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School lets parents embarrass their kids as punishment, and it's genius

Theresa Edwards

by

Shark Wrestler

Theresa Edwards is a freelance writer and professional whiner. She lives in Dallas, Texas with her family where she enjoys reading, roller derby, and complaining about the heat.

School takes disciplining kids to brilliant, embarrassing heights

Suspensions have long been used to dole out a little discipline to troublemakers at school. It's no small thing — though occasionally kids are being thrown in the schoolyard slammer for things that are — and it's supposed to send a message, seeing as it's usually a step or two down from outright expulsion.

Both the in-school at out-of-school varieties of suspension, though, can sometimes fall a little flat when it comes to achieving their desired purpose: getting kids to simmer down — now. We all remember that kid from our own school days that didn't mind getting a suspension because it was more like a mini vacation. So what's a school to do? Well, some are trying something called a reverse suspension. It's pretty brilliant and actually kind of hilarious.

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Instead of sending kids out of class for acting a damn fool when they should be learning, one middle school in West Virginia is calling parents in to sit with their little misbehaving angels all day and get a long, hard look at what their kids are up to all day long.

And it might just be working. According to Huntington East Middle School principal Frank Barnett, about 30 families have participated in reverse suspensions so far this year, and they're already seeing results. The number of in- and out-of-school suspensions doled out are already down for obvious reasons, but the school is also seeing a marked decrease in the amount of negative behavior over all, for reasons that should be totally obvious.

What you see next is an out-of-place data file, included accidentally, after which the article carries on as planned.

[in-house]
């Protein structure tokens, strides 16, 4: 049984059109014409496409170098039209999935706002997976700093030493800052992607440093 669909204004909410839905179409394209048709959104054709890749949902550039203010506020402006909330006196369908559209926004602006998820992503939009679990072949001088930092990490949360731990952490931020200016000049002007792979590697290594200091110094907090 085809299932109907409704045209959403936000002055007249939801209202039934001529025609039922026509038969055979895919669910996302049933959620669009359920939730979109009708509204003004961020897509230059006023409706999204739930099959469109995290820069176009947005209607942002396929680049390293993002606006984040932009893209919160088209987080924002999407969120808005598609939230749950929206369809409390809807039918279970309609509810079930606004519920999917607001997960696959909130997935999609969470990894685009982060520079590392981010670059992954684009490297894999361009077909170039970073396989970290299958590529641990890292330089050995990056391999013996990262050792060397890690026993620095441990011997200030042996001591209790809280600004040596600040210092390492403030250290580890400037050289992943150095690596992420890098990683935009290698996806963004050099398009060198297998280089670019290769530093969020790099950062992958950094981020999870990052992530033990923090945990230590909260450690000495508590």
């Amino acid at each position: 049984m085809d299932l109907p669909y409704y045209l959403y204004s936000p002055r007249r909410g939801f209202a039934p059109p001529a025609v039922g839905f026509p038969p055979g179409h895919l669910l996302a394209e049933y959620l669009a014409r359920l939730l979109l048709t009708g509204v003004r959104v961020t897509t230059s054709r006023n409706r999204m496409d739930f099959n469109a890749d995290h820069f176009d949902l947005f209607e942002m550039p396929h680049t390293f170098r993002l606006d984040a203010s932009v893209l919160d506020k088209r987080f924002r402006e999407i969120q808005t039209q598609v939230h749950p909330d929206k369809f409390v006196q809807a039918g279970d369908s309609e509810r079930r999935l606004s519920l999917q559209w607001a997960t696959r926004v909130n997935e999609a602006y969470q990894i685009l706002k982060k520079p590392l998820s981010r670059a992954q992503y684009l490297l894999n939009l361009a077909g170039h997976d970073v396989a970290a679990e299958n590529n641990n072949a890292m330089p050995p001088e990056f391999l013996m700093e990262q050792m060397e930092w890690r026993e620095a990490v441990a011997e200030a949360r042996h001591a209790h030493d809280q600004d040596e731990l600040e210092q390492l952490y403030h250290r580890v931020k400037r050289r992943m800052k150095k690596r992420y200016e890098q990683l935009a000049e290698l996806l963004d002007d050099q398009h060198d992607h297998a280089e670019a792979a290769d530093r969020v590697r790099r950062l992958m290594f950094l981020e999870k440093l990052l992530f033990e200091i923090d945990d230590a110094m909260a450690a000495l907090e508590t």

No one wants their parents cramping their style at school.

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Think about it. When you were a kid and you hit a certain age, even the threat of the buzzkill or buzzkills that made up your parental unit hanging around where they weren't welcome — at the epicenter of schoolkid socializing that is the lunch table, for instance — was probably enough to get you to straighten up.

There's a certain type of kid that acts out because they're working hard at cultivating the reputation of a rebel without a cause, with less leather and (hopefully) fewer cigarettes. Having Mom or Dad come in and side-eye you all day while occasionally triple-naming you in front of your friends when you start to get rowdy will kill that reputation faster than you can lob a spitball. Heaven help you if your middle name happens to be Norbert or, say, Gertrude.

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There's only one issue, says a Virginia-based high school teacher that SheKnows spoke to this morning about the idea of reverse suspensions, and that's that this has the potential to be little more than a Band-Aid for schools where discipline is a real issue. "Parental involvement is important," she told us, noting that she welcomes parents to come observe in her classroom, "but I doubt that type of setup will be effective in changing behavior for the long term. The kid will behave in the presence of their parent and go right back to old habits once they leave." Plus, she adds, taking a day off work just isn't feasible for a lot of moms.

A Texas-based educator that we spoke to, however, thinks the idea of reverse suspensions is a good one. "I have had parents and grandparents come into class and sit with kids before, and most of the time it helped so much more than [in-school suspension] or [out-of-school suspension]," adding that, "I would rather see a parent in my class than a student out of my class."

For schools that already have a fair amount of parental involvement, this certainly seems like a great way to take the blinders off parents who may not understand just how disruptive their child is being. And for parents who can take a little time off, shadowing their kid through the hallways of middle school might just do the trick if a child is only just starting to explore a life of truancy and incessantly belching the alphabet in the middle of a lesson.

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